A different kind of ghost story written by Robert S. Hichens. Hichens, the author of The Garden Of Allah , was born in 1864 and died in 1950. He was Oscar Wilde’s confidant and a friend of the young Somerset Maugham. He is most famous for this strange tale, selected by Dorothy L. Sayers for her anthology of detective, mystery and horror stories.
Two very different men, one a priest, the other a scientist and researcher, become friends.
Dull people often wondered how it came about that Father Murchison and Professor Guildea were intimate friends. The one was all faith, the other all scepticism.
These two discover an instant intimacy that surprises them both. They share dinners and long philosophical discussions about human behavior, faith and rationalism. Then, one cool evening, everything changes for Professor Guildea and Father Murchison is forced to witness an unexplainable decline.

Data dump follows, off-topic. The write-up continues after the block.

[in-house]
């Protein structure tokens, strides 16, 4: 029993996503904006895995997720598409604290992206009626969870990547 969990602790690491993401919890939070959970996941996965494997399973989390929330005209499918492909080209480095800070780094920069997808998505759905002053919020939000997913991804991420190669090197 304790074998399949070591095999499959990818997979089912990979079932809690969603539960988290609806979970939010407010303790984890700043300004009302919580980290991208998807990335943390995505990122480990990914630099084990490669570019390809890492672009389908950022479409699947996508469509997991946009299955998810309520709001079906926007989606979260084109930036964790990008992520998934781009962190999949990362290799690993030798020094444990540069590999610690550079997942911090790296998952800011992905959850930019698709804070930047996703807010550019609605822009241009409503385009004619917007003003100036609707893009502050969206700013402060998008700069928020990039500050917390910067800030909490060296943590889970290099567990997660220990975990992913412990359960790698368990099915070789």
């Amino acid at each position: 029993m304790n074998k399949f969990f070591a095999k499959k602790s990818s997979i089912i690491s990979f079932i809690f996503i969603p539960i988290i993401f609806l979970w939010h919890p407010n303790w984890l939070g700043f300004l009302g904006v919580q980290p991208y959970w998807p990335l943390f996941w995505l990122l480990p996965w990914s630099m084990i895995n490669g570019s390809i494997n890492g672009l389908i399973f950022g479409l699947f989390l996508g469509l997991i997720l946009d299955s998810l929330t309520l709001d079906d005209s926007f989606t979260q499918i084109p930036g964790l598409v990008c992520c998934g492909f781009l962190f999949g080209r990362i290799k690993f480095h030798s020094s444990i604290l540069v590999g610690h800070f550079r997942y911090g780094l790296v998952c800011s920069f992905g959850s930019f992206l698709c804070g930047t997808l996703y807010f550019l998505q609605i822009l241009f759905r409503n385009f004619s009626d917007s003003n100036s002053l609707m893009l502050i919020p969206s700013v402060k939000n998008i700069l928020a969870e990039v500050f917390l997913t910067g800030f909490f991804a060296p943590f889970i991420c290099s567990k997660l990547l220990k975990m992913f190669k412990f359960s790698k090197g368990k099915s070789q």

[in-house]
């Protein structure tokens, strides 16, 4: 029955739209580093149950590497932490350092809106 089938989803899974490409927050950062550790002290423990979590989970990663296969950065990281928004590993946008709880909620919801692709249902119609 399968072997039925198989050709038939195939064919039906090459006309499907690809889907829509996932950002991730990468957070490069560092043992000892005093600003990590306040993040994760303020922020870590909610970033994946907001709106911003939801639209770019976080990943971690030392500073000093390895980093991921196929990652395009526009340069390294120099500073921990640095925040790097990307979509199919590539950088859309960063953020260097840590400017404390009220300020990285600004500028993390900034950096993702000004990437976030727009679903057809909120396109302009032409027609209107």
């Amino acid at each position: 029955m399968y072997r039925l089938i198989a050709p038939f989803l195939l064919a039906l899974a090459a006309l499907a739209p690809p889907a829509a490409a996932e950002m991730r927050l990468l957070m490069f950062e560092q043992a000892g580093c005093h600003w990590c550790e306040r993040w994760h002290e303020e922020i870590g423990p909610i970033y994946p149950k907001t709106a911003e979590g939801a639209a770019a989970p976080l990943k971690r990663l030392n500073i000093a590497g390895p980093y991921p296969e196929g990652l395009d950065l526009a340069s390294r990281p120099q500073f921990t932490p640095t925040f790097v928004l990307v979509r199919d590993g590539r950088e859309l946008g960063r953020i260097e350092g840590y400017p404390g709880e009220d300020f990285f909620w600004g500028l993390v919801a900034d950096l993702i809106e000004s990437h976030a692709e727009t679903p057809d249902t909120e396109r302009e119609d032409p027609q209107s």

Father Murchison suddenly remembered the first evening he had spent with Guildea, and the latter’s expression of disgust, at the idea of receiving warm affection from anyone. In the light of the long-ago conversation, the present event seemed supremely strange, and almost like a punishment for an offence committed by the Professor against humanity. But, looking up at his friend’s twitching face, the Father resolved not to be caught in the net of his hideous belief.
Is Guildea going mad? Is his house haunted? If so, it is a very unusual kind of ghost. Hichens’s writing is dense and descriptive, the dialogue between these two men is perfect in tone. They hold each other at a distance but admire and like each other. This makes the ending to this story even more disturbing. Sayers spoke of the “delirious nausea” it provoked in her. I agree with that sentiment, the story is chilling. After learning a bit about Hichens’ friendships with Wilde and Maugham, I find the story of this relationship even more intriguing.
How Love Came to Professor Guildea comes from a fabulous anthology called Black Water: The Book of Fantastic Literature, edited by Alberto Manguel and published by Clarkson N. Potter, Inc. in 1983. I cribbed the bits about Hichens from Manguel’s short biography of the author.